The Paris Agreement: A focus on the Katowice Package

by Phoebe Hanson

The Katowice Package, in simple terms, lays out the procedures and mechanisms needed to make the Paris Agreement operational [1].

The package was agreed upon at the 24th Conference of the Parties (COP) after extensive discussions surrounding the technical aspects of the Paris Agreement.  Consequently, the package contains guidance on many key sticking points in the implementation of the Paris Agreement. 

Patricia Espinosa, the United Nations Framework Convention on Climate Change (UNFCCC) Executive Secretary, described the package as something ‘all governments can be proud of’, and as key to implementing the Paris Agreement on a national level, which ‘now needs to be a priority’ [1].

Guidance on Parties’ Nationally Determined Contributions

The Katowice Package outlines the information governments should include in their Nationally Determined Contributions (NDCs). This guidance is expected to be followed for the NDCs that will be submitted by 2025, though countries may choose to apply these to their 2015 and 2020 NDCs too. 

The guidelines are complex, but essentially standardise NDCs and the domestic mitigation goals described within them. The guidelines therefore ensure that countries’ NDCs can be compared with each other. Each party must describe its national circumstances in its NDC, including its governmental structure, population profile, geographical profile, economic profile, climate profile, and relevant sector details [2]. The guidance includes a plan for a public NDC registry, which is going to be based on the current interim NDC registry available online [3].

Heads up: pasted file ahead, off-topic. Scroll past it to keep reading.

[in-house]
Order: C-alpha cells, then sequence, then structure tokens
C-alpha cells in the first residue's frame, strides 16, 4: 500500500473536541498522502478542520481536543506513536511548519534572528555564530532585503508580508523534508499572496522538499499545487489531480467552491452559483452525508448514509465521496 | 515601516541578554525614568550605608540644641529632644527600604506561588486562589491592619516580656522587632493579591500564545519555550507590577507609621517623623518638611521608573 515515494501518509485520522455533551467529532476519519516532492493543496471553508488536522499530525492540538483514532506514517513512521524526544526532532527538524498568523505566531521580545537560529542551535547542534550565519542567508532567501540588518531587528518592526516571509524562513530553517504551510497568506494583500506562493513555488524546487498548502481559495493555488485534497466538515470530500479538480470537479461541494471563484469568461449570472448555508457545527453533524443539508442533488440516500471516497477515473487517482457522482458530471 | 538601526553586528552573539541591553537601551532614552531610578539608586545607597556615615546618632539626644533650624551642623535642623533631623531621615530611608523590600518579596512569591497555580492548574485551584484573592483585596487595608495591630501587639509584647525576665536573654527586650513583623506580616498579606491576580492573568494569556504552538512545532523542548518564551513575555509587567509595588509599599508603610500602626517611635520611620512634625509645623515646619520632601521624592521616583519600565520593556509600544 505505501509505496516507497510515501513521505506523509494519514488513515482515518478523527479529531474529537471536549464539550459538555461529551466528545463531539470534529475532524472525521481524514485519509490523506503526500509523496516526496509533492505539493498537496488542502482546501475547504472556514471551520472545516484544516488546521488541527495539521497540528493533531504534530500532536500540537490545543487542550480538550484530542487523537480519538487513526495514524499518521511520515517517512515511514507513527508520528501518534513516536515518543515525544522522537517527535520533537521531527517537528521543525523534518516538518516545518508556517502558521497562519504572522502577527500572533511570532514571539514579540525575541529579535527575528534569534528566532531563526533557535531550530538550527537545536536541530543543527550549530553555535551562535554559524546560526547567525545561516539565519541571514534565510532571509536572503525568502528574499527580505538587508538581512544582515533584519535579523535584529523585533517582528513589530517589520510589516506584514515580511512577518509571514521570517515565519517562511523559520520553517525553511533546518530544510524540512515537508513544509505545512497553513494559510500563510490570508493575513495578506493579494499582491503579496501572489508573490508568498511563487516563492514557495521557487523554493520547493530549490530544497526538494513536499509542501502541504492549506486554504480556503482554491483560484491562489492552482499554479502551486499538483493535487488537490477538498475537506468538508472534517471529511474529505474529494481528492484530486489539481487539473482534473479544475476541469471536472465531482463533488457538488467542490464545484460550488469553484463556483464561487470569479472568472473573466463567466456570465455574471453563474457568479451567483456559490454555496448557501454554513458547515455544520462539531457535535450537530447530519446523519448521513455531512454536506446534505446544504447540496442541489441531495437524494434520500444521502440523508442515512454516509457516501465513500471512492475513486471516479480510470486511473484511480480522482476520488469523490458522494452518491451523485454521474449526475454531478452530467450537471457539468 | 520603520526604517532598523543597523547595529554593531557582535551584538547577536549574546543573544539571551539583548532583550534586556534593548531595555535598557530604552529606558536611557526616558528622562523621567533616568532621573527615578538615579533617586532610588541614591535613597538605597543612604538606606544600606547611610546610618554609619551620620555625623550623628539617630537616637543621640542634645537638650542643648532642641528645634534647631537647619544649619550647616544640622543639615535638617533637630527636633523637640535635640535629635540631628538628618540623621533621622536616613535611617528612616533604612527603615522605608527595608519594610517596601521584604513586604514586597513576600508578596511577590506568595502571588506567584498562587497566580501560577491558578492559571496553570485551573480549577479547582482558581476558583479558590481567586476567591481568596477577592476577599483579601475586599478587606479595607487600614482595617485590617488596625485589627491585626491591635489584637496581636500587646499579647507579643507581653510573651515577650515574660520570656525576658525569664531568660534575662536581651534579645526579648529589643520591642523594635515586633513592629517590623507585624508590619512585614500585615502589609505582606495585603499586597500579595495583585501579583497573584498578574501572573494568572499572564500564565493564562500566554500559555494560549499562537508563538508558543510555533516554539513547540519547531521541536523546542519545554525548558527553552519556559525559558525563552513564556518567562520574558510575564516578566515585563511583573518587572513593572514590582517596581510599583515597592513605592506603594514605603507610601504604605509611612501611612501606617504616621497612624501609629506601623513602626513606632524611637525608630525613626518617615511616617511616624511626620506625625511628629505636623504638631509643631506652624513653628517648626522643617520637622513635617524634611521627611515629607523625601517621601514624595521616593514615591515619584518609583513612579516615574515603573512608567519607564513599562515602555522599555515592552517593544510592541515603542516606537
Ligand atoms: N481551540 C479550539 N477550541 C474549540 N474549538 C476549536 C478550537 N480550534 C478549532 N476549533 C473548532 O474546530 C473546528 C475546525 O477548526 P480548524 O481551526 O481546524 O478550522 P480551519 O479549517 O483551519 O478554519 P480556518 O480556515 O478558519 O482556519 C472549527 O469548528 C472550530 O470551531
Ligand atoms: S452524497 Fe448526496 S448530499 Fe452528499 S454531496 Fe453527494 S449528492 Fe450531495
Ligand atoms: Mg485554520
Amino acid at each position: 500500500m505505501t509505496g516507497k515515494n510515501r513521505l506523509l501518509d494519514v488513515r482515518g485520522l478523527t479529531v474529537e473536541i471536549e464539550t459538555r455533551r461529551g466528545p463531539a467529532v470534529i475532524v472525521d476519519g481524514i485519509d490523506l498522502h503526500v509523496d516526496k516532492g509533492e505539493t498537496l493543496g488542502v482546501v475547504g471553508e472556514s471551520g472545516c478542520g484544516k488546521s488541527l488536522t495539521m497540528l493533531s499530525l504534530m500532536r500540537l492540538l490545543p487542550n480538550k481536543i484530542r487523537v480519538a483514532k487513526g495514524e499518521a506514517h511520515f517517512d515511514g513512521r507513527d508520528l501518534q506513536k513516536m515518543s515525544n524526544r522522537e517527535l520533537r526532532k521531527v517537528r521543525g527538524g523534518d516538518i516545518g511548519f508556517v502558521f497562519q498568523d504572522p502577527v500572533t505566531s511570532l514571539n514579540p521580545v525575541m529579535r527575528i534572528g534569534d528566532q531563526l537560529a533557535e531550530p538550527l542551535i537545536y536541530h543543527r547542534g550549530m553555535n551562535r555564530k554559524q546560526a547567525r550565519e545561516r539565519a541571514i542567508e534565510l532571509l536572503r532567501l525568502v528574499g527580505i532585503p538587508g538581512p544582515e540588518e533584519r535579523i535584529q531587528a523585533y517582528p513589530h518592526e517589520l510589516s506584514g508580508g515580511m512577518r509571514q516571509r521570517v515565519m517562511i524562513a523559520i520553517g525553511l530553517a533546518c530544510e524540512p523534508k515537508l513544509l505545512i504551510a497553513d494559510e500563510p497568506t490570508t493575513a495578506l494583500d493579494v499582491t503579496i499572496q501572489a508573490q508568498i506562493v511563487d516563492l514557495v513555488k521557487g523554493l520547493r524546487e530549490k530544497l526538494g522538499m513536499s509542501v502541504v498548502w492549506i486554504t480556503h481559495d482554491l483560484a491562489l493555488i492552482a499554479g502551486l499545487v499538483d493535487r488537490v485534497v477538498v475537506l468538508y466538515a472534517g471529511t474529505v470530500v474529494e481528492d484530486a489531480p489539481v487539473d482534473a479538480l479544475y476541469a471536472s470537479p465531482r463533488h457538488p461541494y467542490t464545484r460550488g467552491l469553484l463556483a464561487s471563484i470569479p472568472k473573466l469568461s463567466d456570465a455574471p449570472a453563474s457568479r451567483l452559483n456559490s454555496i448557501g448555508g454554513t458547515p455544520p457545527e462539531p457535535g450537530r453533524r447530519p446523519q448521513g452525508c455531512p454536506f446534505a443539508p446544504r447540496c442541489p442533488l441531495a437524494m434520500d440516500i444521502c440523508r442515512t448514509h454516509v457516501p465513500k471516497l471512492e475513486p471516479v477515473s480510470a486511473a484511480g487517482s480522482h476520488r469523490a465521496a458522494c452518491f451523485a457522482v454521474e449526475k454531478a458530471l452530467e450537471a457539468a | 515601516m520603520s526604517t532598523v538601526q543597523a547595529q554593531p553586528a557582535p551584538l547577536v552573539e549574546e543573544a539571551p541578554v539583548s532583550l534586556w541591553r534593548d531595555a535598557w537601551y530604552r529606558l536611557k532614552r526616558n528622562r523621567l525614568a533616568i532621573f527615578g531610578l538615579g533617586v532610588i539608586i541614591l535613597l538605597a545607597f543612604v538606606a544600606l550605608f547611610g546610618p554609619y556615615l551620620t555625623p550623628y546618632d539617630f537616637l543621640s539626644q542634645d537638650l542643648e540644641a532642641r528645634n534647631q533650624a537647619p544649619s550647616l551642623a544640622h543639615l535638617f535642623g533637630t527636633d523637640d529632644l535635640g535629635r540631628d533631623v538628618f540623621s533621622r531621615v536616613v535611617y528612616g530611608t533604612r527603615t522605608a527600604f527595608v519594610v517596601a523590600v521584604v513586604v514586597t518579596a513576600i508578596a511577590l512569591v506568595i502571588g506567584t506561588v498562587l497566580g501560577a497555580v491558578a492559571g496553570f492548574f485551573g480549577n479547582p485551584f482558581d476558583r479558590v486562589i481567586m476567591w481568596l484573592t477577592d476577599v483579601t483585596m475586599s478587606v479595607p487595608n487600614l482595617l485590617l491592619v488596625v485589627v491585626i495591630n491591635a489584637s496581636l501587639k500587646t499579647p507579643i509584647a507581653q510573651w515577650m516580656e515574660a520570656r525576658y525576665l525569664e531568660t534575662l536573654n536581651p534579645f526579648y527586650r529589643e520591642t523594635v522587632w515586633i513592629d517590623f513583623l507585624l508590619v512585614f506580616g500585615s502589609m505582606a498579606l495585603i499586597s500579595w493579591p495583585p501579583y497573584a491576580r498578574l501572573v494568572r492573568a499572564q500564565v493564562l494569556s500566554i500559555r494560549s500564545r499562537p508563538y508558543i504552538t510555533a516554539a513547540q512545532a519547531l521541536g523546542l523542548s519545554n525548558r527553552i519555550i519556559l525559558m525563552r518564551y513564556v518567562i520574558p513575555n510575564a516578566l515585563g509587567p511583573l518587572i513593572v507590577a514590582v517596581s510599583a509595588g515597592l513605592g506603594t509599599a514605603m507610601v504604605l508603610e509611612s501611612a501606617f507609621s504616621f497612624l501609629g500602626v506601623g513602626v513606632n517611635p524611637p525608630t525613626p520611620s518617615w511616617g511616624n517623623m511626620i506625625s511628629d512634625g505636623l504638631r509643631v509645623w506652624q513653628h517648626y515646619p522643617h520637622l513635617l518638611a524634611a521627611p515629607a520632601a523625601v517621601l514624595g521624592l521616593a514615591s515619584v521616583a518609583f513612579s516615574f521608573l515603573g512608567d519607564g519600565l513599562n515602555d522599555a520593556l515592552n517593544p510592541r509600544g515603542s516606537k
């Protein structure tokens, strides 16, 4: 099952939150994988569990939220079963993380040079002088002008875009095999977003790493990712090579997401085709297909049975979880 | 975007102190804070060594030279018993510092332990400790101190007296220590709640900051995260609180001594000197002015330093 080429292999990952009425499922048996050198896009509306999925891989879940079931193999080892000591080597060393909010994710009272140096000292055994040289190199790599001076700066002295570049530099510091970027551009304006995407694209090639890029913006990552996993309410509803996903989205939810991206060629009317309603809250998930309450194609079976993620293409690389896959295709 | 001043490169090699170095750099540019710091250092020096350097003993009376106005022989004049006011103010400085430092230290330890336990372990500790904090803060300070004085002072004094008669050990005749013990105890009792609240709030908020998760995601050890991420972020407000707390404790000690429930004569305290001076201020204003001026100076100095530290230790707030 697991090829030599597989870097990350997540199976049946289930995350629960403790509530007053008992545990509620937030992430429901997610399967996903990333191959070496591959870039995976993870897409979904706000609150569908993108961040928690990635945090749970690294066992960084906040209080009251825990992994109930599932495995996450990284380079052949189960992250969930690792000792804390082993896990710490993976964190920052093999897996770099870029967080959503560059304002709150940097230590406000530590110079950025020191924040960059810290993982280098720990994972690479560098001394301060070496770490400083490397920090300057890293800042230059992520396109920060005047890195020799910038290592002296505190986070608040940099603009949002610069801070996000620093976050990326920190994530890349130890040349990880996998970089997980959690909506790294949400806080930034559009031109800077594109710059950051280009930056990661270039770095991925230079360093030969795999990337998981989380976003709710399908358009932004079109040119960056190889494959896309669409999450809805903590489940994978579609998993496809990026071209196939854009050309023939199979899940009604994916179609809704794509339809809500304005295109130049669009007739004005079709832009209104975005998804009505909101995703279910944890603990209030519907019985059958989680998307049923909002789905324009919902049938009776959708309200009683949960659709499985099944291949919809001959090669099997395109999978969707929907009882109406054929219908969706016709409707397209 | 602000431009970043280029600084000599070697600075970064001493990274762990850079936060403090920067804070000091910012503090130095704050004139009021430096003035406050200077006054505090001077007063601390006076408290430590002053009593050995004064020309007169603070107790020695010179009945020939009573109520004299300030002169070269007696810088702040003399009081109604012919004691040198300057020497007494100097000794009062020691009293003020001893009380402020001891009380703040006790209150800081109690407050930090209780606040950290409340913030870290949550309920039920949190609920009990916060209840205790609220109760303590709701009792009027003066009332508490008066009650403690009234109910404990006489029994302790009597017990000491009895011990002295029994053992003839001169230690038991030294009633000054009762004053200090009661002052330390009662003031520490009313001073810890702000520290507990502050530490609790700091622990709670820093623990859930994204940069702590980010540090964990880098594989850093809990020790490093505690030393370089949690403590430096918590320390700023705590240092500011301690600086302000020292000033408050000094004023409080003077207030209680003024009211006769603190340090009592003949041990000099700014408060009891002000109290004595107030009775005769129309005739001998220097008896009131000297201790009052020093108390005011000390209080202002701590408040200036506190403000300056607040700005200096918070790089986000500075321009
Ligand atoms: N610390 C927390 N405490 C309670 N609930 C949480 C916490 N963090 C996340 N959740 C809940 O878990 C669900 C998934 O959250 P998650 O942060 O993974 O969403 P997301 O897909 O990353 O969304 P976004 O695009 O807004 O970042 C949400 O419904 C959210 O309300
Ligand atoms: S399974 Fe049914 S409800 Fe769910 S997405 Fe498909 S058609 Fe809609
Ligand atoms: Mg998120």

In addition to this guidance on mitigation, the Katowice Package provides a format to track information on climate adaptation priorities, needs, plans and actions via ‘adaptation communications’, through NDCs [1]. The UNFCCC Secretariat is developing an adaptation registry, similar to the NDC registry, to promote and facilitate cross-country communication about what measures have worked, which haven’t, and about the latest science and technology [3].

Importantly, the Adaptation Fund (established under the 1997 Kyoto Protocol) will, under a decision made by Parties at COP24, serve the Paris Agreement from the first day of the 2019 calendar year, enabling the financing of adaptation projects and programmes in developing country Parties [4].

The package also provides guidance about how to assess progress on the development and transfer of technology, which occurs under the Technology Mechanism [1]. This includes developing country Parties providing information on national circumstances that may affect the support they need; the underlying assumptions they have about the support; and the financial, technology development and transfer, capacity-building, and implementation support needed and received by the developing county Party [2]

Establishment of the Enhanced Transparency Framework 

The Katowice Package also established the Enhanced Transparency Framework (ETF), which sets out how countries should report their emissions to ensure transparency, and to emphasise loss and damage in developing countries due to the climate crisis [5]. The ETF was established to build trust between countries; a place where countries could see evidence that all Parties are contributing to the decarbonisation efforts.

The package provides detailed guidelines for reported information and the way that progress will be tracked: domestic actions will be reported in global tables on greenhouse gas (GHG) inventories, progress on NDCs, and on climate finance [1]. Through this mechanism, the most vulnerable countries to climate-related disasters can report their losses and damages for greater transparency between Parties.